has been described as a chemical workshop of the
human body. All the nutrients and other
substances absorbed from the intestines pass
through the liver before entering into the
systemic circulation. Thus the liver is
vulnerable to the damage caused by a host of
infections and toxic agents. Several types of
viruses and alcohol are by far the commonest of
these agents. The impairment of the liver
function usually manifests as jaundice.
Persistent infection and continuing impairment of
function may be followed by death unless these
changes can be controlled.
changes in liver damage can manifest as fatty
liver, hepatitis, cirrhosis of the liver and
cancer of the liver.
planned dietary regimen is of utmost importance
in the prevention and treatment of most hepatic
disorders. It has been proved beyond doubt that
some of the proteins derived from animals are
responsible for producing persistent symptoms
related to liver disease. Thus vegetarian diet,
as mentioned below, has gained momentum in the
treatment of hepatic disorders.
are no antiviral agents against hepatitis,rest,
abstinence from alcohol and dietary modifications
form the mainstay of the treatment. Most patients
have nausea and lack of appetite. They should be
served with attractive and well cooked foods.
Small meals served separately will be better
tolerated than three large meals. A diet
containing approximately 2000 kcal which can be
provided by 20-25 gms fat, 80-90 gms pro teins
and 400 gms carbohydrate is suitable. This
requirement can be fulfilled by glucose, sugar,
fruits, fruit juices, bread, cereals, vegetables,
salads, jelly, jam, rice, boiled potatoes and
puddings made with cereals and sugar. Though
diets high in their fat content do not ultimately
influence the course of the disease they are
poorly tolerated by jaundiced patients. Fried
food, milk and butter cause dyspepsia and should
be avoided. Thus a vegetarian diet is better
tolerated by the patients suffering from viral
Most of the
patients of cirrhosis of liver are severely
malnourished and require a high calorie and high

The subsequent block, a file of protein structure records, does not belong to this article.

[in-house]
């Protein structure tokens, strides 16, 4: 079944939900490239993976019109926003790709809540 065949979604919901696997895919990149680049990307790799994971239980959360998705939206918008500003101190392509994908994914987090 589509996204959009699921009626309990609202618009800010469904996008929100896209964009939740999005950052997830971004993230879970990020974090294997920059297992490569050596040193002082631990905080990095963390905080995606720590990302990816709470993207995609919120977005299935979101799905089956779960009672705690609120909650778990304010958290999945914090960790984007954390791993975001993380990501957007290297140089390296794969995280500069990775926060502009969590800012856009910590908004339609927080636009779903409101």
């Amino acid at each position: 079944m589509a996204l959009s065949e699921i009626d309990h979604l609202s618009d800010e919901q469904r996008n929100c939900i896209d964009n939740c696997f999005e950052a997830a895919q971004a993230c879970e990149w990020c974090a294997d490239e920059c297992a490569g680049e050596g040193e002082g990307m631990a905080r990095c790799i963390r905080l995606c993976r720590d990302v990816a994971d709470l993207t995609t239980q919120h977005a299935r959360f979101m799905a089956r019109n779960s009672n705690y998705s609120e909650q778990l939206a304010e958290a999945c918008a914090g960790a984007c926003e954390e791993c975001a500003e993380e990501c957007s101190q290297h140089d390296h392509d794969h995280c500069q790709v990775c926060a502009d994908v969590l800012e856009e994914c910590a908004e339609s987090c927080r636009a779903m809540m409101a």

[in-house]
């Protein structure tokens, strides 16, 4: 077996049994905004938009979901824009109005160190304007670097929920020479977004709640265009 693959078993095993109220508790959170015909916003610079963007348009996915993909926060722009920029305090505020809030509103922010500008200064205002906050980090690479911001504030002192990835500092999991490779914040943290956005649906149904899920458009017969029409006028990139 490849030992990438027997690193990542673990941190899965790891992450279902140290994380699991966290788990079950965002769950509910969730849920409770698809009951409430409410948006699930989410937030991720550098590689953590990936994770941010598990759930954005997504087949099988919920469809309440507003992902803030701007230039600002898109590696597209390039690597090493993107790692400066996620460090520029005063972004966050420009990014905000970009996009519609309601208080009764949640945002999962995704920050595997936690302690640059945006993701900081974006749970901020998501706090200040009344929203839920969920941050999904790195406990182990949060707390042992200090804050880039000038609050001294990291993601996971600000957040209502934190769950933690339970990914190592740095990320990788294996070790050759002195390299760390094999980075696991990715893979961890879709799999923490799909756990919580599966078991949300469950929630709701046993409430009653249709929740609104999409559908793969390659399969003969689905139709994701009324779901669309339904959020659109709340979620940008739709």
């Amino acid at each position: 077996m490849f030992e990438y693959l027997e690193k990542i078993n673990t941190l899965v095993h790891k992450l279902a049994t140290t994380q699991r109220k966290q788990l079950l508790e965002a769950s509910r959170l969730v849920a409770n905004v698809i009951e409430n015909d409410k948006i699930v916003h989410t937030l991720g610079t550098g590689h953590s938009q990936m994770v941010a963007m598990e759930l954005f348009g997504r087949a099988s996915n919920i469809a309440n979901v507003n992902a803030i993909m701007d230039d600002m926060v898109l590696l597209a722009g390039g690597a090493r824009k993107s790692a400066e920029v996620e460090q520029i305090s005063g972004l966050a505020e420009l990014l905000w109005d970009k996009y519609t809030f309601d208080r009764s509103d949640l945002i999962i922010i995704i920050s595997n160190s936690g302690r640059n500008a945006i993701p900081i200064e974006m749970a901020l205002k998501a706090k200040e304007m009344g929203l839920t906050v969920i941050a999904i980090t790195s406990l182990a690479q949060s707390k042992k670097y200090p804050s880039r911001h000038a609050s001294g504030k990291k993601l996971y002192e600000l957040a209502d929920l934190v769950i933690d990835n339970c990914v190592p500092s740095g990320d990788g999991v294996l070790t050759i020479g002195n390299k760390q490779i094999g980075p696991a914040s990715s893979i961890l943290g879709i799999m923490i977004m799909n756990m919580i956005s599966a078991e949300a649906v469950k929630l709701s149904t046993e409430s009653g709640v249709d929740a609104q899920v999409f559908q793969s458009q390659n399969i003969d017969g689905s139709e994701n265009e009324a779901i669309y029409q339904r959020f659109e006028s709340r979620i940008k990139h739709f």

protein diet. A high protein diet, particularly
if derived from animal proteins, carries a high
risk of precipitating hepatic encephalopathy. The
best source of vegetarian proteins is milk, its
products and Casilan. Choline present in foods
like wheat germ, soyabean, peanuts and skimmed
milk may prevent the formation of a fatty liver.
It is also believed that cerebral disturbances
due to liver damage are caused by the type of
protein in the diet. Cirrhotic diet prescribed in
a standard Indian books on diet and nutrition
does not contain proteins derived from animal
sources. A diet high in carbohydrate and proteins
low in fat and fortified with vitamins would be
most suitable. Thus a vegetarian diet is more
suited to patients having cirrhosis of liver.
stages of cirrhosis fluid accumulates in the
abdominal cavity due to failure of the liver to
synthetize plasma albumin. For such patients, a
high protein diet which is low in sodium would be
most suitable. But since these patients have no
appetite, milk is the only practical diet which
can supply the above requirements.
when the liver fails - the condition is known as
hepatic encephalopathy. There is a strong
incidence of animal protein intake increasing the
incidence of hepatic encephalopathy. The clinical
features of this syndrome are sleep disturbances,
restlessness, drowsiness, impaired intellectual
function, confusion and stupor progressing to
coma. Significant number of these patients
develop chronic encephalopathy and can be managed
successfully at home. They should be given 20 gms
of protein in the diet. This should mainly be
derived from skimmed milk.
Thus, it is
very obvious that a vegetarian diet is more
useful in the treatment of all liver disorders
including the last stage of liver failure.
F.P. Clinical dietetics and
nutritionOxford publication, 1975,
Diet and Hepatic Encephalopathy
(editorial) Lancet 1983, 1:625-6.
C.H., Channon H.J. & Ridout J.H.
Choline and Dietary Production of Fatty
Liver J. Physiol (Lon.), 1934, 81, 409.
C.H ., Lucas C.C. & Ridout J . H.
Vitamins and the protection of the liver
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W.S., Bouchier I.A.D., Allan J.G. et al.
Alcoholic liver disease in Scotland &
features in 510 patientsQ.J. Med.
H.P. The liver and its disease., 2nd edn.
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O. Srivasta R.N., Younos M.S. et al. An
outbreak of hepatic venoocclusive disease
in North-Western Afghanistan Lancet,
V., Deo M.G., Sood S.K. Protein
deficiency in Rhesus monkey In: Progress
in meeting protein needs of infants and
preschool children. Proceedings of an
international conference. Publication no.
843. National Academy of Sciences,
Washington D.C. 1967.
V., Nayak N.C. Liver Disease in India.
Prog. Liver Dis. 1970,
E. Lieber E.S. Alcohol induced hepatic
injury in nonalcoholic volunteersN.
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